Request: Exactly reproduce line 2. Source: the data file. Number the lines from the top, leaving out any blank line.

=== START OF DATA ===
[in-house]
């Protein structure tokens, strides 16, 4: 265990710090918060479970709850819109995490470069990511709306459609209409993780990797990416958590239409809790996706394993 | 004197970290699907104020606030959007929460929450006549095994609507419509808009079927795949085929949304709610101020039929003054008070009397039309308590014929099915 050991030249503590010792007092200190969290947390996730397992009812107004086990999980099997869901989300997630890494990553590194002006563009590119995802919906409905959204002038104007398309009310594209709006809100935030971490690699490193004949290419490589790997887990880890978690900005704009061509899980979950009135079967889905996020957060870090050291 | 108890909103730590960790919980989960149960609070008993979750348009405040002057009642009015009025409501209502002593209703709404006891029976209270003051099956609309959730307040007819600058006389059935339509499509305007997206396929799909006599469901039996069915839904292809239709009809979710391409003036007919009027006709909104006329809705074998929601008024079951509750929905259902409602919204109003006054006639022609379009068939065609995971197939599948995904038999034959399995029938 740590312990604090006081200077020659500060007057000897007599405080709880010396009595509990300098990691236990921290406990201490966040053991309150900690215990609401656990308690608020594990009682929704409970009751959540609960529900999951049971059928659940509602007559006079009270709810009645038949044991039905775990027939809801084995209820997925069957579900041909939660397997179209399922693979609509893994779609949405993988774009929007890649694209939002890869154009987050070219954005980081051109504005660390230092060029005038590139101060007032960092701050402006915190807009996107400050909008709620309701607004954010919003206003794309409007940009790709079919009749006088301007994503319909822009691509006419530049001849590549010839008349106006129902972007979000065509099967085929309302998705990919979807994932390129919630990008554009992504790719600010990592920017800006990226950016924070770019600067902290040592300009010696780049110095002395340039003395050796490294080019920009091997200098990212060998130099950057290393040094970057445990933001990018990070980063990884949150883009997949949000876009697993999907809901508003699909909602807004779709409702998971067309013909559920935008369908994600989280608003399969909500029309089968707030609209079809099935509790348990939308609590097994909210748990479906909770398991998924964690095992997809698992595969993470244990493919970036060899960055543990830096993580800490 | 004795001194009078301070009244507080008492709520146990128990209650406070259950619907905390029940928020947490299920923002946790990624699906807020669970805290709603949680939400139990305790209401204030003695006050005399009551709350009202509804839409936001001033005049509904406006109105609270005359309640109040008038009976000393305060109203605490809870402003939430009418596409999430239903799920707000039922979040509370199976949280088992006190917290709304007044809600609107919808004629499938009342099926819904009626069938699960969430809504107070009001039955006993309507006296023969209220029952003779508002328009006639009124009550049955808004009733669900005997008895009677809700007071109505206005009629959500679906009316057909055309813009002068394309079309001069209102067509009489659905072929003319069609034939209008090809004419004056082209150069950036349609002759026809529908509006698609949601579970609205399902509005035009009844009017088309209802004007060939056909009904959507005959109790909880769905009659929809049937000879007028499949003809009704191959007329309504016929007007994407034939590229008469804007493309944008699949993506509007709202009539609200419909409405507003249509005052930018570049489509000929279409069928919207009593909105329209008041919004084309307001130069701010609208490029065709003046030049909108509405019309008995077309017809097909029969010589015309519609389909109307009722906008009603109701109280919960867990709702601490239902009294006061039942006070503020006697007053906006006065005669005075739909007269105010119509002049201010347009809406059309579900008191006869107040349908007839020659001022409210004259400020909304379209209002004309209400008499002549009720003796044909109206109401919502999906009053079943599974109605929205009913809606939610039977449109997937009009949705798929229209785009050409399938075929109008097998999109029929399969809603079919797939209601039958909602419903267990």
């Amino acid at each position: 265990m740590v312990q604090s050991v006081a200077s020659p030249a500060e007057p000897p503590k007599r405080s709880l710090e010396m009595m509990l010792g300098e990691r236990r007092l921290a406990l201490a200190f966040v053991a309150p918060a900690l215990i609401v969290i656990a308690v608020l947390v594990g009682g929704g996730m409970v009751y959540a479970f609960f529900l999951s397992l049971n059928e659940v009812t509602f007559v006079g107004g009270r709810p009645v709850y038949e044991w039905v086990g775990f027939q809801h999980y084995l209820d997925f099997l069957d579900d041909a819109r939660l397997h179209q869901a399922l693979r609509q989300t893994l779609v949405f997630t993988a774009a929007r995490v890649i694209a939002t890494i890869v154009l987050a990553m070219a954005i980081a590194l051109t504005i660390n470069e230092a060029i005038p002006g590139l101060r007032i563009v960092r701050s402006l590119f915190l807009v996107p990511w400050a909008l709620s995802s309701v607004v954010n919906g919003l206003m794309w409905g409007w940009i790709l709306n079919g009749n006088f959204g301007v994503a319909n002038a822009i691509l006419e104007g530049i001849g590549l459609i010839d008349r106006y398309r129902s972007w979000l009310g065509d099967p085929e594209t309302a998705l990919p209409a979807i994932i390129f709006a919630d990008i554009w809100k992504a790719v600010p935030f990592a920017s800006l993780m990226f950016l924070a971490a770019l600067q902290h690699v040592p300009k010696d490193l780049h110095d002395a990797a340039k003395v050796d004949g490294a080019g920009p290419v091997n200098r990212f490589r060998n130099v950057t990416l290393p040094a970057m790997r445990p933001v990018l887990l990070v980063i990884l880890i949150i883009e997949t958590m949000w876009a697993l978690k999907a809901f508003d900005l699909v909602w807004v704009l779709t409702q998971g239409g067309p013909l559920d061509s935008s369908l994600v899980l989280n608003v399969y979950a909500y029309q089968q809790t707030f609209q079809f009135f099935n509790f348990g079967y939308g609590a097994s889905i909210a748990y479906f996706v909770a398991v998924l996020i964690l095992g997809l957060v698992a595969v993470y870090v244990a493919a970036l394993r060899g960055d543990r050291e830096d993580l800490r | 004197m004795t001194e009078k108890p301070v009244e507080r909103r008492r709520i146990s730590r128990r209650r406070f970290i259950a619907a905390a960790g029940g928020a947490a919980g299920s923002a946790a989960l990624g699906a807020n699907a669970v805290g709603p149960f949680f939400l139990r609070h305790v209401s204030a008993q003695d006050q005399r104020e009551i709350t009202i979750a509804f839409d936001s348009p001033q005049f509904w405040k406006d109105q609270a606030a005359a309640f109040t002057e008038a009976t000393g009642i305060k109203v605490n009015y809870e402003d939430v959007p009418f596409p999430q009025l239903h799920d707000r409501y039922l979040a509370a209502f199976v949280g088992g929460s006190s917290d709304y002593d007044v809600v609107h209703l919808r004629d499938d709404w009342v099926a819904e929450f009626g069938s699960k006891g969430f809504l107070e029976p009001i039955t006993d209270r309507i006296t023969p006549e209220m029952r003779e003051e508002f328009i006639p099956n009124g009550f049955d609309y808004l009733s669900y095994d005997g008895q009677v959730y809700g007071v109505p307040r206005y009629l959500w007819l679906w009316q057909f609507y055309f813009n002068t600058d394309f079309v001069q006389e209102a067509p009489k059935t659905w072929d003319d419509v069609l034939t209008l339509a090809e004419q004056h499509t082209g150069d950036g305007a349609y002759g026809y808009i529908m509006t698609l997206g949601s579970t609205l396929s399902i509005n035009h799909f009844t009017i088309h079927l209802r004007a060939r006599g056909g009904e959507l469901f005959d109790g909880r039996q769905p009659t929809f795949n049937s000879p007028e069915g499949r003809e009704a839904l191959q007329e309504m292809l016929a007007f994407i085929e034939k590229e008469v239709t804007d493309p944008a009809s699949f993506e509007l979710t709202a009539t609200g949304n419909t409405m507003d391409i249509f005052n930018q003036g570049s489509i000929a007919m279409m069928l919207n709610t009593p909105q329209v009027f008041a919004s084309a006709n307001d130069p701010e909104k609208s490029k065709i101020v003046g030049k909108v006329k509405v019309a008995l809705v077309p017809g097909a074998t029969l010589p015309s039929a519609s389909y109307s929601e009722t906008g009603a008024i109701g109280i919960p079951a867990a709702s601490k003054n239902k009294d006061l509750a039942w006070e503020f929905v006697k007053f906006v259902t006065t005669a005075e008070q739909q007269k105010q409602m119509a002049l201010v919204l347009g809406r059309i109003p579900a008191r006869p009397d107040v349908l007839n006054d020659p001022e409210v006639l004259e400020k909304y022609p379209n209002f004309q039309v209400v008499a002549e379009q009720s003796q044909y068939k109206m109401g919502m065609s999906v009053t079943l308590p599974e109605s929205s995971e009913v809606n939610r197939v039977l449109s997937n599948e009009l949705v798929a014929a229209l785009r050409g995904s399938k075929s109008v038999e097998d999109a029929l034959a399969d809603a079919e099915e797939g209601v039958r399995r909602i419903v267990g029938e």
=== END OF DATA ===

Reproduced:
């Protein structure tokens, strides 16, 4: 265990710090918060479970709850819109995490470069990511709306459609209409993780990797990416958590239409809790996706394993 | 004197970290699907104020606030959007929460929450006549095994609507419509808009079927795949085929949304709610101020039929003054008070009397039309308590014929099915 050991030249503590010792007092200190969290947390996730397992009812107004086990999980099997869901989300997630890494990553590194002006563009590119995802919906409905959204002038104007398309009310594209709006809100935030971490690699490193004949290419490589790997887990880890978690900005704009061509899980979950009135079967889905996020957060870090050291 | 108890909103730590960790919980989960149960609070008993979750348009405040002057009642009015009025409501209502002593209703709404006891029976209270003051099956609309959730307040007819600058006389059935339509499509305007997206396929799909006599469901039996069915839904292809239709009809979710391409003036007919009027006709909104006329809705074998929601008024079951509750929905259902409602919204109003006054006639022609379009068939065609995971197939599948995904038999034959399995029938 740590312990604090006081200077020659500060007057000897007599405080709880010396009595509990300098990691236990921290406990201490966040053991309150900690215990609401656990308690608020594990009682929704409970009751959540609960529900999951049971059928659940509602007559006079009270709810009645038949044991039905775990027939809801084995209820997925069957579900041909939660397997179209399922693979609509893994779609949405993988774009929007890649694209939002890869154009987050070219954005980081051109504005660390230092060029005038590139101060007032960092701050402006915190807009996107400050909008709620309701607004954010919003206003794309409007940009790709079919009749006088301007994503319909822009691509006419530049001849590549010839008349106006129902972007979000065509099967085929309302998705990919979807994932390129919630990008554009992504790719600010990592920017800006990226950016924070770019600067902290040592300009010696780049110095002395340039003395050796490294080019920009091997200098990212060998130099950057290393040094970057445990933001990018990070980063990884949150883009997949949000876009697993999907809901508003699909909602807004779709409702998971067309013909559920935008369908994600989280608003399969909500029309089968707030609209079809099935509790348990939308609590097994909210748990479906909770398991998924964690095992997809698992595969993470244990493919970036060899960055543990830096993580800490 | 004795001194009078301070009244507080008492709520146990128990209650406070259950619907905390029940928020947490299920923002946790990624699906807020669970805290709603949680939400139990305790209401204030003695006050005399009551709350009202509804839409936001001033005049509904406006109105609270005359309640109040008038009976000393305060109203605490809870402003939430009418596409999430239903799920707000039922979040509370199976949280088992006190917290709304007044809600609107919808004629499938009342099926819904009626069938699960969430809504107070009001039955006993309507006296023969209220029952003779508002328009006639009124009550049955808004009733669900005997008895009677809700007071109505206005009629959500679906009316057909055309813009002068394309079309001069209102067509009489659905072929003319069609034939209008090809004419004056082209150069950036349609002759026809529908509006698609949601579970609205399902509005035009009844009017088309209802004007060939056909009904959507005959109790909880769905009659929809049937000879007028499949003809009704191959007329309504016929007007994407034939590229008469804007493309944008699949993506509007709202009539609200419909409405507003249509005052930018570049489509000929279409069928919207009593909105329209008041919004084309307001130069701010609208490029065709003046030049909108509405019309008995077309017809097909029969010589015309519609389909109307009722906008009603109701109280919960867990709702601490239902009294006061039942006070503020006697007053906006006065005669005075739909007269105010119509002049201010347009809406059309579900008191006869107040349908007839020659001022409210004259400020909304379209209002004309209400008499002549009720003796044909109206109401919502999906009053079943599974109605929205009913809606939610039977449109997937009009949705798929229209785009050409399938075929109008097998999109029929399969809603079919797939209601039958909602419903267990």